On the island of Pacific, the coastal invertebrates have created a new community.

2023/04/17 Galarraga Aiestaran, Ana - Elhuyar Zientzia Iturria: Elhuyar aldizkaria

Coastal invertebrates have proven to be able to live in deep sea waters. Ed. Limbah/Flickr/CC BY-SA 2.0

The marine invertebrates of the Pacific West Coast have created a community in the plastic remains of the North Pacific East subtropical whirlpool. This group of waste is also known as the Pacific Island, located in the open sea. However, researchers have shown that the place of residence of coastal marine invertebrates is bi-familiar and even reproductive. The so-called neopelastic community has been published in the journal Nature Ecology & Evolution.

For his research, Linsey Haram and his colleagues received 105 floating plastic remains, from November to January 2019, in the subtropical whirlpool in the eastern North Pacific. In total, 484 invertebrate organisms were identified in the samples, of which 80% are species typical of coastal habitats. The number of coastal species, such as arthropods and molluscs, was three times higher than that of pelagic species normally living in the open sea. They have also confirmed that they are reproduced there.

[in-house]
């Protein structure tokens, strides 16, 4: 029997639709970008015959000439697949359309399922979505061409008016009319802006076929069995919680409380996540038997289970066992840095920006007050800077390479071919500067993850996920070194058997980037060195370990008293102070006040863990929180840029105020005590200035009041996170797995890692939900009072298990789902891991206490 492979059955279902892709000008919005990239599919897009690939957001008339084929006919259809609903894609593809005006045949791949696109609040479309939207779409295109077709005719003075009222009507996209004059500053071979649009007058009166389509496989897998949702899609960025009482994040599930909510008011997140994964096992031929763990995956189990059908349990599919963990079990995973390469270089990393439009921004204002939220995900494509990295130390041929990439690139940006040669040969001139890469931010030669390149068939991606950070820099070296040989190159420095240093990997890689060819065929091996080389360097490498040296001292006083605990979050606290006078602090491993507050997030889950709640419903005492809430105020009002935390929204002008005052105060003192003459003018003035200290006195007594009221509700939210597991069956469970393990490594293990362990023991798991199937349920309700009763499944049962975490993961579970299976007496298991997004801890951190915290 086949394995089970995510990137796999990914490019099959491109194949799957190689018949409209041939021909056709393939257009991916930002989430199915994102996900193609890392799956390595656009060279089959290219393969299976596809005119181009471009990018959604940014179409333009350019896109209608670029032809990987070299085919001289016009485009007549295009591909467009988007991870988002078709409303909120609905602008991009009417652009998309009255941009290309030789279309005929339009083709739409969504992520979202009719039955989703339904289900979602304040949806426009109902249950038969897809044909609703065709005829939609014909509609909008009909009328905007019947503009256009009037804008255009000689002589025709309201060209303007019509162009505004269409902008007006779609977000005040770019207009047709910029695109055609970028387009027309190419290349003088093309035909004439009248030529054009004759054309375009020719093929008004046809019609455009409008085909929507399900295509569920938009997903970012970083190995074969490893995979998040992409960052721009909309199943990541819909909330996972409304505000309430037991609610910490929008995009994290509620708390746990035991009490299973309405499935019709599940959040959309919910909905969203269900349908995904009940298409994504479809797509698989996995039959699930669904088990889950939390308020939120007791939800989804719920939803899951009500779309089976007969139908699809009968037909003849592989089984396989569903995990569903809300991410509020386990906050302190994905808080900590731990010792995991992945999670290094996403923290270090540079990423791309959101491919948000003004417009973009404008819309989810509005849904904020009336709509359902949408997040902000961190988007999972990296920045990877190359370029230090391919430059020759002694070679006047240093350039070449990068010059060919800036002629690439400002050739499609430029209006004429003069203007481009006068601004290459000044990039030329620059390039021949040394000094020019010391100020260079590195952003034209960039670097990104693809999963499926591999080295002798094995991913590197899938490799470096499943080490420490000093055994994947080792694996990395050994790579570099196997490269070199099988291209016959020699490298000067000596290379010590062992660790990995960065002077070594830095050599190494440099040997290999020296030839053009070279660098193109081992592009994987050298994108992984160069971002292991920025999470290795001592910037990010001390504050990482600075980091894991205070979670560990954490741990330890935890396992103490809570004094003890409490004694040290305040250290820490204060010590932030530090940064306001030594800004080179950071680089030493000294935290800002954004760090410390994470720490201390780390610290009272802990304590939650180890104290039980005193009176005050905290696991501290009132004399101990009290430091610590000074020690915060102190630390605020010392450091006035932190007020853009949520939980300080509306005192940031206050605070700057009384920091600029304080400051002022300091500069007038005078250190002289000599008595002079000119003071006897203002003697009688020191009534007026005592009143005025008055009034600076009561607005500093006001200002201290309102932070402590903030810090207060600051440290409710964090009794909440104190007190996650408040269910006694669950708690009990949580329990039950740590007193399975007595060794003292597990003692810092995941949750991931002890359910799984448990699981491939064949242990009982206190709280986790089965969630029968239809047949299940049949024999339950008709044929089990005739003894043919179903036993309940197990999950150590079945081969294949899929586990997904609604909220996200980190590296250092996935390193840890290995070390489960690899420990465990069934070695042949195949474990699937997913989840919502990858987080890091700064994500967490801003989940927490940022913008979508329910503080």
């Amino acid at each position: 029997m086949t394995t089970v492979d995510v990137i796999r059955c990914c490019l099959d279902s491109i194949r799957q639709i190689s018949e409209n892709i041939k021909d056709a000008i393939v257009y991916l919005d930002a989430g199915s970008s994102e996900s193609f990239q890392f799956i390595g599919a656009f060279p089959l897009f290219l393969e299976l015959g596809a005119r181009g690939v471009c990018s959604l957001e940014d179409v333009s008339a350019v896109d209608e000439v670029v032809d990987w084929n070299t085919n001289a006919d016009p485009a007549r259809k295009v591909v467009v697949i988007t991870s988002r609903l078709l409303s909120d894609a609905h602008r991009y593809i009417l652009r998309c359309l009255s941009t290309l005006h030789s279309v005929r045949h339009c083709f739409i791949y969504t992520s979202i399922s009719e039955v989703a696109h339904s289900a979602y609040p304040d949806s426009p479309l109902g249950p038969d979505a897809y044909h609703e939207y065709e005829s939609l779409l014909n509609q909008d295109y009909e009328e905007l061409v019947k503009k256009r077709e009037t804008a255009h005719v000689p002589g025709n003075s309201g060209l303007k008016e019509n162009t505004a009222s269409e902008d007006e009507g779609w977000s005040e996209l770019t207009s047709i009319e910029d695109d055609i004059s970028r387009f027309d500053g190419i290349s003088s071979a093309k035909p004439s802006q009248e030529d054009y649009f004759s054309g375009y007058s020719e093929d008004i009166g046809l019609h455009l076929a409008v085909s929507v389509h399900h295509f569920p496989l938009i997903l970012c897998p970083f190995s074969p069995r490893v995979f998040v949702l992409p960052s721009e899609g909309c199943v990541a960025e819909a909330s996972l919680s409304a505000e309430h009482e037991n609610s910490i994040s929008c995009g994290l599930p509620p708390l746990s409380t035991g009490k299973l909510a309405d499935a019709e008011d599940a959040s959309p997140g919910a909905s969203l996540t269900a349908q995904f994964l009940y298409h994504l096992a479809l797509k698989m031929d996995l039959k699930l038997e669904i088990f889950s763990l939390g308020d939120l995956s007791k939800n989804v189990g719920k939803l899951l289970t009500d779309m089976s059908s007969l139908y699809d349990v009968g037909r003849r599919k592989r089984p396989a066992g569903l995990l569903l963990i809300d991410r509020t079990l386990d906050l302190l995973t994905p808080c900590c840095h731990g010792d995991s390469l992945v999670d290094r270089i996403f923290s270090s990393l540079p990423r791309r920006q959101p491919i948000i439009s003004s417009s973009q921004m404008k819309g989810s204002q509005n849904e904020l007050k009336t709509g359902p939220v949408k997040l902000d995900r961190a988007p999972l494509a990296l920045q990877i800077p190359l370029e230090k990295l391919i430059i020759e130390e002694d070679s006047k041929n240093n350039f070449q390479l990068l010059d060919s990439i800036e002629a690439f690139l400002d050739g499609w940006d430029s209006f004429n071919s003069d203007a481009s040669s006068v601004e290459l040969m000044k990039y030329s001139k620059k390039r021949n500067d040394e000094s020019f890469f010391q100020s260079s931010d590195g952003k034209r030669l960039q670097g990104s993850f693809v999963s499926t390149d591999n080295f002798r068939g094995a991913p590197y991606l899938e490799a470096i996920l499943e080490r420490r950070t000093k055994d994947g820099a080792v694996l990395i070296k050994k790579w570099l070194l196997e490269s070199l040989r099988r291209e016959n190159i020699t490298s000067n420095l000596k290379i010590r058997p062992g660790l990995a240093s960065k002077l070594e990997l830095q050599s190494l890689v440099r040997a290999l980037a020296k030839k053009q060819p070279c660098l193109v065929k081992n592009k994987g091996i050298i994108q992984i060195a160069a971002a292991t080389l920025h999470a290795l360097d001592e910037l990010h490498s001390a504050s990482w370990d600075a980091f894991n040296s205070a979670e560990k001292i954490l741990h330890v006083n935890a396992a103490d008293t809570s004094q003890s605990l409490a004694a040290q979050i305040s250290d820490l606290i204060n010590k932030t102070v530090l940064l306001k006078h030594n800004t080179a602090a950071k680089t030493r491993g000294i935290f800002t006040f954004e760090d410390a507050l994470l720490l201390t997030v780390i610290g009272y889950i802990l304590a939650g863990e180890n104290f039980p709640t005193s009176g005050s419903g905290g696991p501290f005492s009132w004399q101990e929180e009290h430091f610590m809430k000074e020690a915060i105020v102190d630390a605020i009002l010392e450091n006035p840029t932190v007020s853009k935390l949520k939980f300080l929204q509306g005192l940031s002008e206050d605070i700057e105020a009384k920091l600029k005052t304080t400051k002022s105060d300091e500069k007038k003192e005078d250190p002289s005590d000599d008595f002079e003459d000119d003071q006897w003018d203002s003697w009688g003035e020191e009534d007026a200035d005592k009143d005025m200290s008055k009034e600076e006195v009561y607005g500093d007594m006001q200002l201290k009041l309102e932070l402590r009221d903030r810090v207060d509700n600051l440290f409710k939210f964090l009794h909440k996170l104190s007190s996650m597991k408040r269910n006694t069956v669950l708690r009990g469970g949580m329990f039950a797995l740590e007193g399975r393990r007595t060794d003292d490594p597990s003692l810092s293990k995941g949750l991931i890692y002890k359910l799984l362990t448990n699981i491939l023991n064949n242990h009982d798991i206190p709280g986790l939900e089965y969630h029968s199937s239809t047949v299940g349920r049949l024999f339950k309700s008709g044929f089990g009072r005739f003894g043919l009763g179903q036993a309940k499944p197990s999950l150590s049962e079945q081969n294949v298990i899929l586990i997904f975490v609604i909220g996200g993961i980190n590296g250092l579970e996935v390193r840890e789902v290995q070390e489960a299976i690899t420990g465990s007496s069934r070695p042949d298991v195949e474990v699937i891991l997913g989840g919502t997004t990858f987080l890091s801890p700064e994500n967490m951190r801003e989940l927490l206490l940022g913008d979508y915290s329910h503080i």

According to researchers, this discovery indicates that species of coastal origin are able to travel thousands of kilometres of plastic waste for years and to survive and reproduce. It follows, moreover, that the reason why so far they did not live on the high seas was not ecological or physiological, but that they lacked a substrate. The conversion of plastic waste into sites inhabited by coastal species has given rise to new dynamics of disposal and the emergence of highly diverse communities on the high seas. They explain that further research is needed to understand the survival of species and their ecological and evolutionary effects.


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